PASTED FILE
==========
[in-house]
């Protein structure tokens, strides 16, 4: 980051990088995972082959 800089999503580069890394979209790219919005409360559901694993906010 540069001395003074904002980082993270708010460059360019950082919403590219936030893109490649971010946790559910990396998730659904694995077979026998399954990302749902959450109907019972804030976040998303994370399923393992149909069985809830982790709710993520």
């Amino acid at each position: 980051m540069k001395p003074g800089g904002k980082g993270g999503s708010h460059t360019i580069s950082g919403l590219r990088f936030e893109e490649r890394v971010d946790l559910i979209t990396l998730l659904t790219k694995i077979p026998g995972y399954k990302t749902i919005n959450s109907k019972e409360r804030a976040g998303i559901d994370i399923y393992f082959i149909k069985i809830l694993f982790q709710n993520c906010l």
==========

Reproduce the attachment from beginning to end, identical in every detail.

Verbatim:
[in-house]
């Protein structure tokens, strides 16, 4: 980051990088995972082959 800089999503580069890394979209790219919005409360559901694993906010 540069001395003074904002980082993270708010460059360019950082919403590219936030893109490649971010946790559910990396998730659904694995077979026998399954990302749902959450109907019972804030976040998303994370399923393992149909069985809830982790709710993520």
């Amino acid at each position: 980051m540069k001395p003074g800089g904002k980082g993270g999503s708010h460059t360019i580069s950082g919403l590219r990088f936030e893109e490649r890394v971010d946790l559910i979209t990396l998730l659904t790219k694995i077979p026998g995972y399954k990302t749902i919005n959450s109907k019972e409360r804030a976040g998303i559901d994370i399923y393992f082959i149909k069985i809830l694993f982790q709710n993520c906010l």